Heidelberg’s Hope Wheaton waited more than 20 years before returning to school. She watched three children graduate from high school before she decided it was time to take care of herself.
“It was a little intimidating coming back at 43 because I haven’t been in school for 20 years!” said Wheaton. “I passed the first time taking each test. I was surprised! Now, I’m determined to get my Business Office Technology degree at JCJC because I want my children to be proud of me.”
Annette Turner, a 54-year-old grandmother, and mother of three children from Magee said she was determined to get her high school diploma when her youngest graduated from Magee High School in May. She’s battled cancer, worked and thought she had her high school diploma but discovered the school was not accredited.
“I wanted to surprise my kids because they didn’t know I was taking classes to earn my high school diploma,” said Turner. “However, one of my kids saw a letter from JCJC and got suspicious so I had to tell them before I actually got my diploma.”
Besides diplomas, eight students representing each of the eight counties in the district earned scholarships for achieving the highest average score on their tests. The Clarke County scholarship was awarded to Jason Castle of Quitman. Gracie McNair of Collins earned the Covington County scholarship. Jacob Hillman is the Greene County recipient. The Jasper County scholarship was awarded to Austin Blackledge. Richton’s Catlien Howell received the Perry County Scholarship. Smith County’s scholarship went to Dylan Hamilton. Waynesboro’s Haley O’Neal was the Wayne County recipient and Clara Bankson was the Jones County recipient and the recipient of the JCJC Foundation Scholarship for having the overall highest average score.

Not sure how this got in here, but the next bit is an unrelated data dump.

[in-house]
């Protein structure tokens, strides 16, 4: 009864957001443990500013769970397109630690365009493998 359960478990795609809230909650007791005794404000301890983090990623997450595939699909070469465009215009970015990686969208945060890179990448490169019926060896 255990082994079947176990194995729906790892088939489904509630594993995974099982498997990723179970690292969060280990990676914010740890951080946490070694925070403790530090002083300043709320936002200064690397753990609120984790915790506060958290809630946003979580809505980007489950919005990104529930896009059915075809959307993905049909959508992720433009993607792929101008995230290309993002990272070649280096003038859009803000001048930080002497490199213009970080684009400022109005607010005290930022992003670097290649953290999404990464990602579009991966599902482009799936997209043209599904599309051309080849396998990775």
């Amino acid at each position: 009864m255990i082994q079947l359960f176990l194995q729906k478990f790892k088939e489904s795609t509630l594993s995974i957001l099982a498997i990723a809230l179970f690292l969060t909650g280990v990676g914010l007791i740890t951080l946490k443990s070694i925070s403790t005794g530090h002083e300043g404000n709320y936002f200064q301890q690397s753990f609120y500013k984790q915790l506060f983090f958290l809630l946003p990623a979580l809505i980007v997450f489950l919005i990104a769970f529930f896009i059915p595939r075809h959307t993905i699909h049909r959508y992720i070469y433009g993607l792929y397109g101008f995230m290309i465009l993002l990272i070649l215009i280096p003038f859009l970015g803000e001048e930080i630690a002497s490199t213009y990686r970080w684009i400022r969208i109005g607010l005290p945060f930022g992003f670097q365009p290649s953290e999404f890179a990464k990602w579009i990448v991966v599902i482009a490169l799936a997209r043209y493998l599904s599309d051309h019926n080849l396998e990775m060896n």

“I couldn’t believe I won both scholarships!” said Bankson whose career plans include earning horticulture associates of arts degree. “I want to have an eco-friendly landscaping business and do some gardening.”
The keynote speaker encouraged graduates to continue to strive for more. Despite her speech impediment, Cole-Bridges shared she is facing her fears by giving her first public speech at JCJC. She explained once she believed she could achieve her dream, she gained more confidence on her four-year journey to earning the first of many diplomas.
“My GED opened doors of opportunity for me and it will do the same for you,” said Cole-Bridges who also warned JCJC graduates to hold onto their dreams. “Don’t look back. Don’t lose your dream. I believed in my ability to accomplish more. I continue to strive for more. I continue to read books and I want to encourage you to do the same. Raise the bar and continue your educational journey. Life is full of disappointments, setbacks, road blocks and the fear of the unknown. But, you must face your fears. I’m standing here facing my fears. I was not going to allow a handicap to hold me back. My journey was full of speed bumps, fear, tears, setbacks from working long hours and people telling me I was not going to be successful. Push on!”
The guidance counselor earned her Bachelor of Science degree in Psychology in 2000 from William Carey University and her Masters of Science in Guidance Counseling in 2005 from Jackson State University. Cole-Bridges is an Elderly Services Coordinator in McComb and she works as an alcohol and drug counselor at the Metro Counseling Center, Inc., in Jackson.
For more information about JCJC’s Adult Basic Education programs including the High School Equivalency program, contact Jennifer Hughes by 601-477-3287 or email@example.com